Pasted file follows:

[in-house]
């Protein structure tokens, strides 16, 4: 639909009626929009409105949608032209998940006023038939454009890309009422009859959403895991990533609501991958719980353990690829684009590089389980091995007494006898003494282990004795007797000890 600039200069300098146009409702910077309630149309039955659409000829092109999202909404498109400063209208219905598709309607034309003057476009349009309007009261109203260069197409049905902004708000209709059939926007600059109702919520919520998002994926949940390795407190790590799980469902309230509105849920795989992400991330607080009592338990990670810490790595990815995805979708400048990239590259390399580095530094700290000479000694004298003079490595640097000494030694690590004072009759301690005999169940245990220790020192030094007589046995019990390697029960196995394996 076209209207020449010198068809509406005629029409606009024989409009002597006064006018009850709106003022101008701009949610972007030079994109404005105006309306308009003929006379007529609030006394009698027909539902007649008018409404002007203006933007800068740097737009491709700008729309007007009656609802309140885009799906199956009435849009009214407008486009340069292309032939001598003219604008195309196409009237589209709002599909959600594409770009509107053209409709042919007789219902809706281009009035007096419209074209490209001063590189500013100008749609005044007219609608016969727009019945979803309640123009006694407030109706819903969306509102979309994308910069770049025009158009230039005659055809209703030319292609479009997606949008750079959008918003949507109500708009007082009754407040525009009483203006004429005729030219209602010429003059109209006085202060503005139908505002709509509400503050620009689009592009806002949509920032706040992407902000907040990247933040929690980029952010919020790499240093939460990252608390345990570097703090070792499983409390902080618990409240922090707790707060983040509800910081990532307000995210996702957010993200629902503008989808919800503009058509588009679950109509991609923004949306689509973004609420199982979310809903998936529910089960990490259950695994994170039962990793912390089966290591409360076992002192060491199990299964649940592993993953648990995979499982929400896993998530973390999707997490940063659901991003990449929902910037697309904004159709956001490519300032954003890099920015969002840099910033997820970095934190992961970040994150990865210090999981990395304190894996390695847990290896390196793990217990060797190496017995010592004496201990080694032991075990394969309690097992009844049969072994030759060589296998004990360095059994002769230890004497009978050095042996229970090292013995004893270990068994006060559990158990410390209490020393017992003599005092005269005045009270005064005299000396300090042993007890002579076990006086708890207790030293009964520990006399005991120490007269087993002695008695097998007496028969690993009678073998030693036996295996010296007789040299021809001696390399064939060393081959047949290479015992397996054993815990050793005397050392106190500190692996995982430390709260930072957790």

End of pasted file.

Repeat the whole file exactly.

[in-house]
């Protein structure tokens, strides 16, 4: 639909009626929009409105949608032209998940006023038939454009890309009422009859959403895991990533609501991958719980353990690829684009590089389980091995007494006898003494282990004795007797000890 600039200069300098146009409702910077309630149309039955659409000829092109999202909404498109400063209208219905598709309607034309003057476009349009309007009261109203260069197409049905902004708000209709059939926007600059109702919520919520998002994926949940390795407190790590799980469902309230509105849920795989992400991330607080009592338990990670810490790595990815995805979708400048990239590259390399580095530094700290000479000694004298003079490595640097000494030694690590004072009759301690005999169940245990220790020192030094007589046995019990390697029960196995394996 076209209207020449010198068809509406005629029409606009024989409009002597006064006018009850709106003022101008701009949610972007030079994109404005105006309306308009003929006379007529609030006394009698027909539902007649008018409404002007203006933007800068740097737009491709700008729309007007009656609802309140885009799906199956009435849009009214407008486009340069292309032939001598003219604008195309196409009237589209709002599909959600594409770009509107053209409709042919007789219902809706281009009035007096419209074209490209001063590189500013100008749609005044007219609608016969727009019945979803309640123009006694407030109706819903969306509102979309994308910069770049025009158009230039005659055809209703030319292609479009997606949008750079959008918003949507109500708009007082009754407040525009009483203006004429005729030219209602010429003059109209006085202060503005139908505002709509509400503050620009689009592009806002949509920032706040992407902000907040990247933040929690980029952010919020790499240093939460990252608390345990570097703090070792499983409390902080618990409240922090707790707060983040509800910081990532307000995210996702957010993200629902503008989808919800503009058509588009679950109509991609923004949306689509973004609420199982979310809903998936529910089960990490259950695994994170039962990793912390089966290591409360076992002192060491199990299964649940592993993953648990995979499982929400896993998530973390999707997490940063659901991003990449929902910037697309904004159709956001490519300032954003890099920015969002840099910033997820970095934190992961970040994150990865210090999981990395304190894996390695847990290896390196793990217990060797190496017995010592004496201990080694032991075990394969309690097992009844049969072994030759060589296998004990360095059994002769230890004497009978050095042996229970090292013995004893270990068994006060559990158990410390209490020393017992003599005092005269005045009270005064005299000396300090042993007890002579076990006086708890207790030293009964520990006399005991120490007269087993002695008695097998007496028969690993009678073998030693036996295996010296007789040299021809001696390399064939060393081959047949290479015992397996054993815990050793005397050392106190500190692996995982430390709260930072957790």